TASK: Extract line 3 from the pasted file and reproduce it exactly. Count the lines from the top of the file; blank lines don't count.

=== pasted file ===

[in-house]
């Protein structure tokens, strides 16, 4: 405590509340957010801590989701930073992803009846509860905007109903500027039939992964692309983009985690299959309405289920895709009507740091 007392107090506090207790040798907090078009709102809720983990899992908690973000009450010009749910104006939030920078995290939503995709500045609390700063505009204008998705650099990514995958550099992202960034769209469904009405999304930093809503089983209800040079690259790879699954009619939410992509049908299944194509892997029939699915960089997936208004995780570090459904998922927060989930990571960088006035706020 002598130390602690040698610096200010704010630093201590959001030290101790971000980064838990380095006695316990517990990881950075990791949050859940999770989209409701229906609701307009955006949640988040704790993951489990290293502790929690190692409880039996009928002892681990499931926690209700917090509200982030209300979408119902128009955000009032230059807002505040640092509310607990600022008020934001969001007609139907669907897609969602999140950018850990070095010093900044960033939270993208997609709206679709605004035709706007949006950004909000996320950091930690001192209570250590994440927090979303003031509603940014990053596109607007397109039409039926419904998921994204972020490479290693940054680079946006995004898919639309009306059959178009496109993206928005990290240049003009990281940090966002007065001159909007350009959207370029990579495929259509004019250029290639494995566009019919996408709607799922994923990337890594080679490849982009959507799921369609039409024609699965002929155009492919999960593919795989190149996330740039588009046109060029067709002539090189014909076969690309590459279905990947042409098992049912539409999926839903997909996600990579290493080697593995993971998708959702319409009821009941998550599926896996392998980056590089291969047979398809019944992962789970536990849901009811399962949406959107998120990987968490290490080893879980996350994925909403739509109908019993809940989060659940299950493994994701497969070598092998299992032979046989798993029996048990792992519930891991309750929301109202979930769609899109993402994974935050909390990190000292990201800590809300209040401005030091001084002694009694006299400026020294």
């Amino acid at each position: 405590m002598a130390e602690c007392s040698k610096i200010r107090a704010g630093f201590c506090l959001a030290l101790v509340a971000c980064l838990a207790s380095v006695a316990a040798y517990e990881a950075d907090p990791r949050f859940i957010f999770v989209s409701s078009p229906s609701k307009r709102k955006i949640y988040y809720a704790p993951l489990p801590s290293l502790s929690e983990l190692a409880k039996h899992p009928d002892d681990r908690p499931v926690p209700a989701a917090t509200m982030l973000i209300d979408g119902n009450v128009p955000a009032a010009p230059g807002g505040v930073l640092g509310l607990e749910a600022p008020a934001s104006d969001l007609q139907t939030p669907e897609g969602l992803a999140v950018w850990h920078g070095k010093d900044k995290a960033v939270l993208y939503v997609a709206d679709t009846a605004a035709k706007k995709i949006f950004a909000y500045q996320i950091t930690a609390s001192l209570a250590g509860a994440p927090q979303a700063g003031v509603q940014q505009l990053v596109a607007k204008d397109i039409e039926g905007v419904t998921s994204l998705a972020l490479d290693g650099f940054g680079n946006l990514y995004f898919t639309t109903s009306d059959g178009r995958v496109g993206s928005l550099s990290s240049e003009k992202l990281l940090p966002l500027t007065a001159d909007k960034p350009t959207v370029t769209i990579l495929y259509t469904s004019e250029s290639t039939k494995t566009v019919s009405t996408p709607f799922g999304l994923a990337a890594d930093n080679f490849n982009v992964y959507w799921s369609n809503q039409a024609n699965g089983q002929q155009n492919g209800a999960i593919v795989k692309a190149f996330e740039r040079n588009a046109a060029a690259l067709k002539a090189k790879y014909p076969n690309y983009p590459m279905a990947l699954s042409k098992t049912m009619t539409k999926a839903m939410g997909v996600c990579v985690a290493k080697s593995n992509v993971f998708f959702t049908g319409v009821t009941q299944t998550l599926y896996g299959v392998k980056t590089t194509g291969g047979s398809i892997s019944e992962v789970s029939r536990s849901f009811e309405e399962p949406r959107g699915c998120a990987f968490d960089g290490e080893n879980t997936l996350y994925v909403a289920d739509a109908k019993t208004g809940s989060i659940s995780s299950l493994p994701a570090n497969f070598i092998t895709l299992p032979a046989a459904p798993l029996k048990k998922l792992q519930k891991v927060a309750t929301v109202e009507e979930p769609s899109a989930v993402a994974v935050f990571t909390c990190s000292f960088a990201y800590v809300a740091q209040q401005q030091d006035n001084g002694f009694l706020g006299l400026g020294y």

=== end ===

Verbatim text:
């Amino acid at each position: 405590m002598a130390e602690c007392s040698k610096i200010r107090a704010g630093f201590c506090l959001a030290l101790v509340a971000c980064l838990a207790s380095v006695a316990a040798y517990e990881a950075d907090p990791r949050f859940i957010f999770v989209s409701s078009p229906s609701k307009r709102k955006i949640y988040y809720a704790p993951l489990p801590s290293l502790s929690e983990l190692a409880k039996h899992p009928d002892d681990r908690p499931v926690p209700a989701a917090t509200m982030l973000i209300d979408g119902n009450v128009p955000a009032a010009p230059g807002g505040v930073l640092g509310l607990e749910a600022p008020a934001s104006d969001l007609q139907t939030p669907e897609g969602l992803a999140v950018w850990h920078g070095k010093d900044k995290a960033v939270l993208y939503v997609a709206d679709t009846a605004a035709k706007k995709i949006f950004a909000y500045q996320i950091t930690a609390s001192l209570a250590g509860a994440p927090q979303a700063g003031v509603q940014q505009l990053v596109a607007k204008d397109i039409e039926g905007v419904t998921s994204l998705a972020l490479d290693g650099f940054g680079n946006l990514y995004f898919t639309t109903s009306d059959g178009r995958v496109g993206s928005l550099s990290s240049e003009k992202l990281l940090p966002l500027t007065a001159d909007k960034p350009t959207v370029t769209i990579l495929y259509t469904s004019e250029s290639t039939k494995t566009v019919s009405t996408p709607f799922g999304l994923a990337a890594d930093n080679f490849n982009v992964y959507w799921s369609n809503q039409a024609n699965g089983q002929q155009n492919g209800a999960i593919v795989k692309a190149f996330e740039r040079n588009a046109a060029a690259l067709k002539a090189k790879y014909p076969n690309y983009p590459m279905a990947l699954s042409k098992t049912m009619t539409k999926a839903m939410g997909v996600c990579v985690a290493k080697s593995n992509v993971f998708f959702t049908g319409v009821t009941q299944t998550l599926y896996g299959v392998k980056t590089t194509g291969g047979s398809i892997s019944e992962v789970s029939r536990s849901f009811e309405e399962p949406r959107g699915c998120a990987f968490d960089g290490e080893n879980t997936l996350y994925v909403a289920d739509a109908k019993t208004g809940s989060i659940s995780s299950l493994p994701a570090n497969f070598i092998t895709l299992p032979a046989a459904p798993l029996k048990k998922l792992q519930k891991v927060a309750t929301v109202e009507e979930p769609s899109a989930v993402a994974v935050f990571t909390c990190s000292f960088a990201y800590v809300a740091q209040q401005q030091d006035n001084g002694f009694l706020g006299l400026g020294y």